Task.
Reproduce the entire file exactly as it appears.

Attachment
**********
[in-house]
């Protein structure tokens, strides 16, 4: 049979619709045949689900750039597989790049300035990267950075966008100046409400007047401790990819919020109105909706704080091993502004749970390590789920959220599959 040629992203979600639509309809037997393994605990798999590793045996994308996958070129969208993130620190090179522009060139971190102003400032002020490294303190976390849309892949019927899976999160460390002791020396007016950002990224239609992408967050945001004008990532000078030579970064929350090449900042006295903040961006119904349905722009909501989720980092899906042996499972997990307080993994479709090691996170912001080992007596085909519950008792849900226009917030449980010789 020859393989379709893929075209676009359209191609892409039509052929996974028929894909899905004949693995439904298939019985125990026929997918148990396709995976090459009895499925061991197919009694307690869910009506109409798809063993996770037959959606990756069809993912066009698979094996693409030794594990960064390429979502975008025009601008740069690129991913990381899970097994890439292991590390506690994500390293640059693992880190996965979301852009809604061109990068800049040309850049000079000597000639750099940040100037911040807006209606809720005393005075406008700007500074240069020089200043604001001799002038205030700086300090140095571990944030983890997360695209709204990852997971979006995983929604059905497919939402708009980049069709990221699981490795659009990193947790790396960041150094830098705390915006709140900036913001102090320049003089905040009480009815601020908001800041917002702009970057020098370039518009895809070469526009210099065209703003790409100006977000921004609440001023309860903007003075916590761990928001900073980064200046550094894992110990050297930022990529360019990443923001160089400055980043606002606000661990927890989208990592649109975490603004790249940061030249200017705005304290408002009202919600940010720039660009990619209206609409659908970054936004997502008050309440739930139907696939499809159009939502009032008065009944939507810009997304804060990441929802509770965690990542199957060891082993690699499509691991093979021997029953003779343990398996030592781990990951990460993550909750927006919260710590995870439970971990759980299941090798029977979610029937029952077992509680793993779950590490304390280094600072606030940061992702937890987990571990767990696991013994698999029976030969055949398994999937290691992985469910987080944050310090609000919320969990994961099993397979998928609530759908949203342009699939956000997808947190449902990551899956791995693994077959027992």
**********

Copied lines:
[in-house]
């Protein structure tokens, strides 16, 4: 049979619709045949689900750039597989790049300035990267950075966008100046409400007047401790990819919020109105909706704080091993502004749970390590789920959220599959 040629992203979600639509309809037997393994605990798999590793045996994308996958070129969208993130620190090179522009060139971190102003400032002020490294303190976390849309892949019927899976999160460390002791020396007016950002990224239609992408967050945001004008990532000078030579970064929350090449900042006295903040961006119904349905722009909501989720980092899906042996499972997990307080993994479709090691996170912001080992007596085909519950008792849900226009917030449980010789 020859393989379709893929075209676009359209191609892409039509052929996974028929894909899905004949693995439904298939019985125990026929997918148990396709995976090459009895499925061991197919009694307690869910009506109409798809063993996770037959959606990756069809993912066009698979094996693409030794594990960064390429979502975008025009601008740069690129991913990381899970097994890439292991590390506690994500390293640059693992880190996965979301852009809604061109990068800049040309850049000079000597000639750099940040100037911040807006209606809720005393005075406008700007500074240069020089200043604001001799002038205030700086300090140095571990944030983890997360695209709204990852997971979006995983929604059905497919939402708009980049069709990221699981490795659009990193947790790396960041150094830098705390915006709140900036913001102090320049003089905040009480009815601020908001800041917002702009970057020098370039518009895809070469526009210099065209703003790409100006977000921004609440001023309860903007003075916590761990928001900073980064200046550094894992110990050297930022990529360019990443923001160089400055980043606002606000661990927890989208990592649109975490603004790249940061030249200017705005304290408002009202919600940010720039660009990619209206609409659908970054936004997502008050309440739930139907696939499809159009939502009032008065009944939507810009997304804060990441929802509770965690990542199957060891082993690699499509691991093979021997029953003779343990398996030592781990990951990460993550909750927006919260710590995870439970971990759980299941090798029977979610029937029952077992509680793993779950590490304390280094600072606030940061992702937890987990571990767990696991013994698999029976030969055949398994999937290691992985469910987080944050310090609000919320969990994961099993397979998928609530759908949203342009699939956000997808947190449902990551899956791995693994077959027992």